United Nations Emergency Relief Coordinator John Holmes has strongly urged Sri Lanka to conclude slow-moving investigations into the year-old killing of 17 humanitarian workers even as humanitarian agencies said security concerns were slowing down aid delivery.
Holmes, the UN under-secretary-general for humanitarian affairs, also called on the government to give better access for aid workers to communities in need and to ensure the safety of local and foreign humanitarian workers.
Describing the gunning down on 6 August 2006, of the Action Contre la Faim (ACF) employees in eastern Muttur town in Trincomalee District, as the "single worst crime committed against humanitarian workers in recent history," Holmes, who is on a four-day visit to the island, asked the government to do everything possible to prevent a recurrence of such a tragedy.
Twenty-eight NGO staff killed
The killing of the ACF workers who were trapped in their office during fierce fighting between the security forces and the rebel Liberation Tigers of Tamil Eelam (LTTE) is the most high-profile of at least 28 murders of members of non-governmental organisations, including Caritas and Terre des Hommes, since January 2006.
"We have never lost so many development agency workers as we have since 2006," noted Jeevan Thiyagarajah of the Consortium of Humanitarian Agencies. "This is part and parcel of the unfinished conflict that we have here."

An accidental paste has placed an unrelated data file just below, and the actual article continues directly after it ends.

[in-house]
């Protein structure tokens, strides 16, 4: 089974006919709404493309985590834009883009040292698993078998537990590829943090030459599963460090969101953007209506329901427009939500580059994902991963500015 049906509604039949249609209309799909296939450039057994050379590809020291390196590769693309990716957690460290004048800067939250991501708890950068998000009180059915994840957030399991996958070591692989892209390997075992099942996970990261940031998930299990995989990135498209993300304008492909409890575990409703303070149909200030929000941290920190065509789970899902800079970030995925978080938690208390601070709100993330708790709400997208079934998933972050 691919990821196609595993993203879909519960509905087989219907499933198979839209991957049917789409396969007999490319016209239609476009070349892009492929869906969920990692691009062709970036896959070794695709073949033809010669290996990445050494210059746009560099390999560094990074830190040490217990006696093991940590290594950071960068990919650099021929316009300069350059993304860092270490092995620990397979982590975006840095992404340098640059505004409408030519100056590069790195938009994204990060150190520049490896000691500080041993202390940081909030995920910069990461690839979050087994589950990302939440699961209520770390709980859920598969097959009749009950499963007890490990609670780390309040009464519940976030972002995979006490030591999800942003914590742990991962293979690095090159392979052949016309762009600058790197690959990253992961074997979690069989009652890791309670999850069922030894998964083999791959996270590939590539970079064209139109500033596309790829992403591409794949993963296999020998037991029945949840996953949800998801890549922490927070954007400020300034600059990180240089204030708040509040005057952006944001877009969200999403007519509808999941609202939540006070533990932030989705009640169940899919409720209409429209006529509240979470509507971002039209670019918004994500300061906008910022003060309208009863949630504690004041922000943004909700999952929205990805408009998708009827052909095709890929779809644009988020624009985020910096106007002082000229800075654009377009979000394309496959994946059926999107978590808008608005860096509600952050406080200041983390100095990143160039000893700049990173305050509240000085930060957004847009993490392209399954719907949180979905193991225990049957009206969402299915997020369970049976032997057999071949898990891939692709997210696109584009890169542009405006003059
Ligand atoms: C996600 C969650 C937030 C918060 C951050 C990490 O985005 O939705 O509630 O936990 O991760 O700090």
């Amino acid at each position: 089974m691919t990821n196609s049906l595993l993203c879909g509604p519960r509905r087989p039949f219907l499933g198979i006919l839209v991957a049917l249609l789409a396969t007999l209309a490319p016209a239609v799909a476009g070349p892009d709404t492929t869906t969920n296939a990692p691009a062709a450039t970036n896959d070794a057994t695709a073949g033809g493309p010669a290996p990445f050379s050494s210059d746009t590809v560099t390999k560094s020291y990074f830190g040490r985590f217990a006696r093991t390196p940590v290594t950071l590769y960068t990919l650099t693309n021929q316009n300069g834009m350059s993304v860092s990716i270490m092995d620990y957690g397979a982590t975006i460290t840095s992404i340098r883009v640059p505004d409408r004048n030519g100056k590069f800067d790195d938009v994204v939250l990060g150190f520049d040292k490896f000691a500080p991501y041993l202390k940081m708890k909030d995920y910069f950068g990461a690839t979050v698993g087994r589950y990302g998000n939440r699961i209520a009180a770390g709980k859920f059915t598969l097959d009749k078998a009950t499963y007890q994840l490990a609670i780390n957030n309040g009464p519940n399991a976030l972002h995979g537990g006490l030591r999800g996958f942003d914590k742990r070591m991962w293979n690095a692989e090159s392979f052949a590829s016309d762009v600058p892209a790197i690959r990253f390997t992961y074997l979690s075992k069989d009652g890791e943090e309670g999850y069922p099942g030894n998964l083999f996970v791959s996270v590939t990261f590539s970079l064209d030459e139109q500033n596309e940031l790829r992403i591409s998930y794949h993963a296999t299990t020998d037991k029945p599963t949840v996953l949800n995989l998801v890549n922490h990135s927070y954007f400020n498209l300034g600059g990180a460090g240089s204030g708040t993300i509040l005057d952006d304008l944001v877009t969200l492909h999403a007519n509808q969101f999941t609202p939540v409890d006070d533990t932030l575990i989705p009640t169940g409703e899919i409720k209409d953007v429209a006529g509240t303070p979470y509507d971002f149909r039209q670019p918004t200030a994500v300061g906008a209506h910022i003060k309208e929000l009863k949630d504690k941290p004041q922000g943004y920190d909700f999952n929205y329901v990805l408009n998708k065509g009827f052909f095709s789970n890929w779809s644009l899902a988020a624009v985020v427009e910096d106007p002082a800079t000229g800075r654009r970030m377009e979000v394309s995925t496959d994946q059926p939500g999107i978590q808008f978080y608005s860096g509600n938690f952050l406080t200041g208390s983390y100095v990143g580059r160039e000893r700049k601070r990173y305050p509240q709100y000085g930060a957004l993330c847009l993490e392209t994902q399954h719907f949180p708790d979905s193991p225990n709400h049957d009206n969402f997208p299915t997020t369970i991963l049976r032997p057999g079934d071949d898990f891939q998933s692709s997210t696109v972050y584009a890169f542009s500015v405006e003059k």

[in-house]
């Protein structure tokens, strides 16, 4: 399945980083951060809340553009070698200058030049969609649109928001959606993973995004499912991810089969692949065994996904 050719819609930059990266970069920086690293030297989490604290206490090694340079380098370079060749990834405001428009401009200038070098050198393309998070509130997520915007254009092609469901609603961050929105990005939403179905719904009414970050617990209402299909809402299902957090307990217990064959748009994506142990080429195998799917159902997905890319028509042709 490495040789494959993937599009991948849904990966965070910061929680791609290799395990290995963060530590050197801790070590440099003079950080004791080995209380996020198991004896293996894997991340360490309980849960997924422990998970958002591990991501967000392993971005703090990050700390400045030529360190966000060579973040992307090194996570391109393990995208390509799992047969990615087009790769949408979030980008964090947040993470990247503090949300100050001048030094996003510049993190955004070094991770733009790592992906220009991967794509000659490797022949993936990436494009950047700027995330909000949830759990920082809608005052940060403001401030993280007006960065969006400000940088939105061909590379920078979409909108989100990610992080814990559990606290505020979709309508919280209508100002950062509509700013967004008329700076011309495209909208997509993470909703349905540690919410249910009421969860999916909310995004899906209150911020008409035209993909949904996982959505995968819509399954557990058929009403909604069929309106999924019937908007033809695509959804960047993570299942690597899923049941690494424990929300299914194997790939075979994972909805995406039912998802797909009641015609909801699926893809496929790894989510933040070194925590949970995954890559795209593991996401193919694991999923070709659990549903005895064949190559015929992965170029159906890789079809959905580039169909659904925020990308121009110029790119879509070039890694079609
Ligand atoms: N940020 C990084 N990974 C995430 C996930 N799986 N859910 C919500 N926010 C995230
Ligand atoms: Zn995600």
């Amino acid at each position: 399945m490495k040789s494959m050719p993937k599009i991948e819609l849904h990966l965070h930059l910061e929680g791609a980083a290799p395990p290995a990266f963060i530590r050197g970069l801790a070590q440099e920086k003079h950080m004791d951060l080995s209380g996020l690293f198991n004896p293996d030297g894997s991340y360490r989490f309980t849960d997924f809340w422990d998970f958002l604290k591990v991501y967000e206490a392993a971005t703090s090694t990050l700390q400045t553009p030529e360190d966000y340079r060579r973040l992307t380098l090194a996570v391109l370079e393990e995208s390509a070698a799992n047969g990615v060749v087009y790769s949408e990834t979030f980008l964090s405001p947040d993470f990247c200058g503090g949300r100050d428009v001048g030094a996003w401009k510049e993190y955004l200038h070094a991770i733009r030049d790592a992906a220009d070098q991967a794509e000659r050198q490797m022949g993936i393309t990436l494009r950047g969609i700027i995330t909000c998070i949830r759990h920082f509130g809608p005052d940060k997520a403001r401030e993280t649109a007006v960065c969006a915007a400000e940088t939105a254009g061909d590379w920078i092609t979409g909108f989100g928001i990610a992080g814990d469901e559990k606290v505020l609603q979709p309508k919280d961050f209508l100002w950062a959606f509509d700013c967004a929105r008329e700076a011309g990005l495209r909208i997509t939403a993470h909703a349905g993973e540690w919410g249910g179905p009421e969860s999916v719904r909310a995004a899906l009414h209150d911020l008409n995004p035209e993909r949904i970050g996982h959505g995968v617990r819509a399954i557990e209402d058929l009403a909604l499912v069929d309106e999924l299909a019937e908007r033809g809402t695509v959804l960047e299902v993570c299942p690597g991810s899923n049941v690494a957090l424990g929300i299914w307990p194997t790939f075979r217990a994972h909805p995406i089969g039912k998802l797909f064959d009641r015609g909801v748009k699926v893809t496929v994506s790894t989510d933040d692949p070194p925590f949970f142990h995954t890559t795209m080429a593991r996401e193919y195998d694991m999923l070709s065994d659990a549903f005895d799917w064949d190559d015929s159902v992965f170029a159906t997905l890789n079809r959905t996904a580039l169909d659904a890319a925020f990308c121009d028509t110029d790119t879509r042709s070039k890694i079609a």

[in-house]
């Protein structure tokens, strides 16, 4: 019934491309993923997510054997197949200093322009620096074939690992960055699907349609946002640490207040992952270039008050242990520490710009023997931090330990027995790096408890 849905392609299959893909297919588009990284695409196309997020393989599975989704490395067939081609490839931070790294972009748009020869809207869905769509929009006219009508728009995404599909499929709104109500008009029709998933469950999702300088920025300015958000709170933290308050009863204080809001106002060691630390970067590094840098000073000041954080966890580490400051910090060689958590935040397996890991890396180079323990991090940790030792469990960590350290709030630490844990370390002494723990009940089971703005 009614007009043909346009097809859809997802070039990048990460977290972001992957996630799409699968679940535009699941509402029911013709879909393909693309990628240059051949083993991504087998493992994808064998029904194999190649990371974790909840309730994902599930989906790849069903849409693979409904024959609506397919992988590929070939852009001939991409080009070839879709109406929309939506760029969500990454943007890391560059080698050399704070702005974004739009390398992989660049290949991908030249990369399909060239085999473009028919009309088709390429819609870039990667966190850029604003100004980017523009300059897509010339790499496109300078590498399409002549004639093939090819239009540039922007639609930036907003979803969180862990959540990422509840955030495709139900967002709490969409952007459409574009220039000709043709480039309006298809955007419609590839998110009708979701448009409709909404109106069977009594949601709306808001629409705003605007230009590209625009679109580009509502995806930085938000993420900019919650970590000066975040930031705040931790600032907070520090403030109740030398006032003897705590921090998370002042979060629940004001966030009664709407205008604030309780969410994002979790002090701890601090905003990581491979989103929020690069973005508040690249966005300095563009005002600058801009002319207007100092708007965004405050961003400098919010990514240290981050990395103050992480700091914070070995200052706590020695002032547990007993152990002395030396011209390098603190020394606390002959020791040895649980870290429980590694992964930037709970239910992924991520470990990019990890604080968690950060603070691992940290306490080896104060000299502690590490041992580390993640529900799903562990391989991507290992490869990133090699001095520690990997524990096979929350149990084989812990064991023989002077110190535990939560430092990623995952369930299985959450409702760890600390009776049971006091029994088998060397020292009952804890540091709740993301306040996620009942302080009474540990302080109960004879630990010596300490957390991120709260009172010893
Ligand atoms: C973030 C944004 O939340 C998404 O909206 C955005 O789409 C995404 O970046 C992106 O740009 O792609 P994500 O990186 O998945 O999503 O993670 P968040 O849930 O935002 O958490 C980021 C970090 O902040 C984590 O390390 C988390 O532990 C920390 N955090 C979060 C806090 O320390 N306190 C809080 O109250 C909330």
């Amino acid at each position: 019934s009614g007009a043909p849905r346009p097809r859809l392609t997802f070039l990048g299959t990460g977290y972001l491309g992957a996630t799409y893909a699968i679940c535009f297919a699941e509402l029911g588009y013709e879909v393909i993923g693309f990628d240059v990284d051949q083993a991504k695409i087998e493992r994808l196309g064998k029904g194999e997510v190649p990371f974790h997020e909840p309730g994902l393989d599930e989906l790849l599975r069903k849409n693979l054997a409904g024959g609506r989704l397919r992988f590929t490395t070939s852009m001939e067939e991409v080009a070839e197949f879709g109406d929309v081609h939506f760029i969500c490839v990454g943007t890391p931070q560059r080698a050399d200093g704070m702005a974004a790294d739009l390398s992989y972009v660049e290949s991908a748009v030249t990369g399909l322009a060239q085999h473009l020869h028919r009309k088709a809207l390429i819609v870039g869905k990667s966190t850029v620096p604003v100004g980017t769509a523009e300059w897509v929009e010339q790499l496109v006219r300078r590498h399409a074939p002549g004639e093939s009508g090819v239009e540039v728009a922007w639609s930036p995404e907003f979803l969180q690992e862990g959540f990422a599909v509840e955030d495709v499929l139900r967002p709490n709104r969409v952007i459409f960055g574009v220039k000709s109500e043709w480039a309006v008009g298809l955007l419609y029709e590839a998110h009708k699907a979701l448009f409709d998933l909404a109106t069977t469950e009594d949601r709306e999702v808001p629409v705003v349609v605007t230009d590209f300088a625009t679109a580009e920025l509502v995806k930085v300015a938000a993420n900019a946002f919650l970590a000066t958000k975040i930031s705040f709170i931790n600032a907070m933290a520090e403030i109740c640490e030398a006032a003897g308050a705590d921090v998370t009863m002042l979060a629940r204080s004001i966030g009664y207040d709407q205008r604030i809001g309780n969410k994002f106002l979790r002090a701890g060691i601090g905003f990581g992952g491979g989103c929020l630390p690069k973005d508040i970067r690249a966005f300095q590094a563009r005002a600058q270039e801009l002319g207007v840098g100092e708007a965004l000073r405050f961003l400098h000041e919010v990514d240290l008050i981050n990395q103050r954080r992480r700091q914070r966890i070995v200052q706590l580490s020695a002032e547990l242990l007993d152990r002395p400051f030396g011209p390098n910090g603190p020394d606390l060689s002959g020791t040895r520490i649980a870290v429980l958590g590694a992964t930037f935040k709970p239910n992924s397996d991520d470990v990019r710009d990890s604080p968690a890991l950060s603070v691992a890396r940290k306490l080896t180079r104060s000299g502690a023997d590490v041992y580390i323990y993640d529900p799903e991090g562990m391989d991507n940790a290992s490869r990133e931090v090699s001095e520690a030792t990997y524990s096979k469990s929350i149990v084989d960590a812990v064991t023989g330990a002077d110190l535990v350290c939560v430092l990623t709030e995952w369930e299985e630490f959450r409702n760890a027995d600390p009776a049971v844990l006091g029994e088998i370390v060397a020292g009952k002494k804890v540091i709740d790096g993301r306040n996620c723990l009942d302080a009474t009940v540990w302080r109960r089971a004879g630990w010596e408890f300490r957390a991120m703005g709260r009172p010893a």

|We have never lost so many development agency workers as we have since 2006.This is part and parcel of the unfinished conflict that we have here.|
A special Commission of Inquiry set up by President Mahinda Rajapakse to probe human rights abuses has taken up the ACF case as one of its first investigations.
UN calls for "full force" investigation
Holmes said, "I repeat the call of the [UN] Secretary-General to the Government of Sri Lanka to investigate this murder with the full weight and force of the justice system," he told a gathering aid agencies marking the first anniversary of the murders. "They were not the first humanitarian aid workers to die in this country. They have, sadly, not been the last."
"The government takes seriously its responsibility to ensure the protection of all these workers," said Minister of Disaster Management and Human Rights Mahinda Samarasinghe. "Ensuring security is, however, extremely difficult given the complex, constantly evolving situation with which we are faced."
"The security of our staff gives us great concern now," said Loan Tran-Thanh, ACF's head of mission in Sri Lanka. The agency has scaled down its operations in the troubled eastern districts of Batticaloa and Trincomalee over the past year and has even removed its name board from its office in the capital Colombo.
Photo: Action Contre la Faim (ACF)
|Mahinda Samarasinghe, Sri Lankan Minister of Disaster Management and Human Rights, said at the ACF commemoration: "The Government takes seriously its responsibility to ensure the protection of all these workers.”|
"This climate of intimidation is slowing our work down dramatically," said Chris Bleers, acting country director of the Norwegian Refugee Council which, like other agencies, has increased security measures in the wake of heightened hostility to aid workers. "It has impacted on our ability to react quickly to emergencies."